As a starting point, consider when the best opportunities are to engage families. Often this is during drop-off or pick-up—but you only have a few moments. Be sure to talk about their child or children first. Then introduce what exciting things you are doing, or hand them a newsletter that outlines these. Acknowledge their crazy, busy schedule.
In addition, it's important to understand what the roadblocks are to parent participation. Homework, other children and dinner rise to the top of this list for many. How can you assist with these barriers and make families feel more included and to feel that their input, as well as their challenges, are valued? Getting a better understanding of these hurdles can help you better plan and accommodate their involvement. Consider a short survey you can hand out, or an online survey (such as Survey Monkey) that they can do at home. Express your desire to better understand why they often cannot be involved and that you want to explore ways you can assist.
If you want families to attend a meeting or planning session, provide staffing, dinner and homework assistance during the session for their children in the program as well as any siblings. What a gift this would be to them! It will elicit involvement without the burden of a later-than-normal start to their evening routine. It's important to realize that families are willing and able to be involved at varying levels. And that's OK, too.
Children also need to be included in program planning and their input and feedback listened to and, when appropriate, included in the changes and improvements that are made. They have an abundance of ideas, usually around snacks, that they are typically more than willing to share.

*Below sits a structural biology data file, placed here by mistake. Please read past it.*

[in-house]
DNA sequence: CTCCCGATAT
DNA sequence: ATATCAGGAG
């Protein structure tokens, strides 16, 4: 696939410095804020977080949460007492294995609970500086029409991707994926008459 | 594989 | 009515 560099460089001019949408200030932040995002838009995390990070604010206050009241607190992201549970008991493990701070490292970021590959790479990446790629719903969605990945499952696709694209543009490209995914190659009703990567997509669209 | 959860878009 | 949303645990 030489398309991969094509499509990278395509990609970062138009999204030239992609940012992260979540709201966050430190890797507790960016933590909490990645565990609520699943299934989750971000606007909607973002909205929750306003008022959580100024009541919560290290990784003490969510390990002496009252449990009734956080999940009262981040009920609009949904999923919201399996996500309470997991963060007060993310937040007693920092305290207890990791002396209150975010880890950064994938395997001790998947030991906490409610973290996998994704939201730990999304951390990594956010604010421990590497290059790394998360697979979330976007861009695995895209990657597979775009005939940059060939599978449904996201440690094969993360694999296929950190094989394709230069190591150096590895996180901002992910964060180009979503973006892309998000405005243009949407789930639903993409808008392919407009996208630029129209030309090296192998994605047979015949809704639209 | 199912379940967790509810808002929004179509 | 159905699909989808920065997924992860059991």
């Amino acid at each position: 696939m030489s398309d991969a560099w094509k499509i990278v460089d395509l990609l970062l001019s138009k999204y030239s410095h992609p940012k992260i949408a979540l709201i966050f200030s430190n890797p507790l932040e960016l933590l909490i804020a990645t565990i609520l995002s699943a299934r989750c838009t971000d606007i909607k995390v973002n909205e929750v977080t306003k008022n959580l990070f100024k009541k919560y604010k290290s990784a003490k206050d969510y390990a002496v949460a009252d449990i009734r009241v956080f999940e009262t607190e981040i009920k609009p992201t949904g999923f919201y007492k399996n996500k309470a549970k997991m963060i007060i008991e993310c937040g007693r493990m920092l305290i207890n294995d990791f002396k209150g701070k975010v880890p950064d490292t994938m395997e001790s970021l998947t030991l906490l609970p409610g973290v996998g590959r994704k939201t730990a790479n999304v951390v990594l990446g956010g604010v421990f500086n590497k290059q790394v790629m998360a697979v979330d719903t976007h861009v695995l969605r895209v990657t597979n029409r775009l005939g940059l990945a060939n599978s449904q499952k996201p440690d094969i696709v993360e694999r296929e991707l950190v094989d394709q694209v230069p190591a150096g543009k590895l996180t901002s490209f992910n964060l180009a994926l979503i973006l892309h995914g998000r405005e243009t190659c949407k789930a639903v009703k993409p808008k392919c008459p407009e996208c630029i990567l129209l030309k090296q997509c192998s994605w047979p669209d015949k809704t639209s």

Surveys, questionnaires, focus groups and involvement opportunities in planning teams are all ways that both children and you, as well as their families, can be included. Don't be too quick to dismiss ideas that have been tried before that may not have worked, or that don't seem like good ideas to you. It's important to validate those ideas, which also empower individuals as well as a group to brainstorm, share and then even make some decisions and execute the plans. It's a beginning step in project-based learning and a great way to involve youth. Don't forget to evaluate how well it worked, and how it can be improved in the future as well.
Families and children bring valuable insights and ideas to the table that can help improve your program and the services being delivered. Limited parental involvement can easily frustrate your staff, but don't give up. Keep trying and be creative. It's worth the effort.
Written by Jim Murphy, Chief Program Officer, CypherWorx and one of NAA's Most Influential in Afterschool.
CypherWorx offers trainings that focus on involving children and youth, as well as their families, in program planning. More information about this and other high-quality, affordable and easily accessible courses can be found online at https://collabornation.net/ostpd.